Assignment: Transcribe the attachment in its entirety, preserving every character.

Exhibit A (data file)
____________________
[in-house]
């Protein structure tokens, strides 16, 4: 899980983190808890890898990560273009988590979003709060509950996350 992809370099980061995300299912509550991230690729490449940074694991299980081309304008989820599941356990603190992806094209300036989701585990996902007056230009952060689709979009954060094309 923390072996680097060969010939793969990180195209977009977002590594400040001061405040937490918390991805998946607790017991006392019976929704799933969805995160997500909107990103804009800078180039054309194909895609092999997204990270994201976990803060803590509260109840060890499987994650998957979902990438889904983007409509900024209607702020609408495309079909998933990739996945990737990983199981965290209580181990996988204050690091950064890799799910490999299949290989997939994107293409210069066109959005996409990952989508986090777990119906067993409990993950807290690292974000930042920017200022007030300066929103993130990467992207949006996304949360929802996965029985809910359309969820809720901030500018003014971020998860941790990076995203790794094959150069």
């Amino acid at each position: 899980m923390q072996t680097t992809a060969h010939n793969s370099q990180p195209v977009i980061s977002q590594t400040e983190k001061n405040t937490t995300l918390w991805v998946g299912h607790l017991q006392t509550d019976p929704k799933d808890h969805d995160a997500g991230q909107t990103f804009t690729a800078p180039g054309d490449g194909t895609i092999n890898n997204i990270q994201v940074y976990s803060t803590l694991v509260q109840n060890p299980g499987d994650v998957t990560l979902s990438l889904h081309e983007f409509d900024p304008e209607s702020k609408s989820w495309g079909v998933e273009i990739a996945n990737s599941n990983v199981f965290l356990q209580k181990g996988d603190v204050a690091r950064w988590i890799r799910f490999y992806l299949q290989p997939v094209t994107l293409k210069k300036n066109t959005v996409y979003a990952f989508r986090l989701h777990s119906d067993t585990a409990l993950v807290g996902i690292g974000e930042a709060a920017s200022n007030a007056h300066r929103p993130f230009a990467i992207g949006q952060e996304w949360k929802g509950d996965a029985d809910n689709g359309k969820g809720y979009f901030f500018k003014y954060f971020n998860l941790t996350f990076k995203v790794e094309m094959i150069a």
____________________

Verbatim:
[in-house]
């Protein structure tokens, strides 16, 4: 899980983190808890890898990560273009988590979003709060509950996350 992809370099980061995300299912509550991230690729490449940074694991299980081309304008989820599941356990603190992806094209300036989701585990996902007056230009952060689709979009954060094309 923390072996680097060969010939793969990180195209977009977002590594400040001061405040937490918390991805998946607790017991006392019976929704799933969805995160997500909107990103804009800078180039054309194909895609092999997204990270994201976990803060803590509260109840060890499987994650998957979902990438889904983007409509900024209607702020609408495309079909998933990739996945990737990983199981965290209580181990996988204050690091950064890799799910490999299949290989997939994107293409210069066109959005996409990952989508986090777990119906067993409990993950807290690292974000930042920017200022007030300066929103993130990467992207949006996304949360929802996965029985809910359309969820809720901030500018003014971020998860941790990076995203790794094959150069």
């Amino acid at each position: 899980m923390q072996t680097t992809a060969h010939n793969s370099q990180p195209v977009i980061s977002q590594t400040e983190k001061n405040t937490t995300l918390w991805v998946g299912h607790l017991q006392t509550d019976p929704k799933d808890h969805d995160a997500g991230q909107t990103f804009t690729a800078p180039g054309d490449g194909t895609i092999n890898n997204i990270q994201v940074y976990s803060t803590l694991v509260q109840n060890p299980g499987d994650v998957t990560l979902s990438l889904h081309e983007f409509d900024p304008e209607s702020k609408s989820w495309g079909v998933e273009i990739a996945n990737s599941n990983v199981f965290l356990q209580k181990g996988d603190v204050a690091r950064w988590i890799r799910f490999y992806l299949q290989p997939v094209t994107l293409k210069k300036n066109t959005v996409y979003a990952f989508r986090l989701h777990s119906d067993t585990a409990l993950v807290g996902i690292g974000e930042a709060a920017s200022n007030a007056h300066r929103p993130f230009a990467i992207g949006q952060e996304w949360k929802g509950d996965a029985d809910n689709g359309k969820g809720y979009f901030f500018k003014y954060f971020n998860l941790t996350f990076k995203v790794e094309m094959i150069a």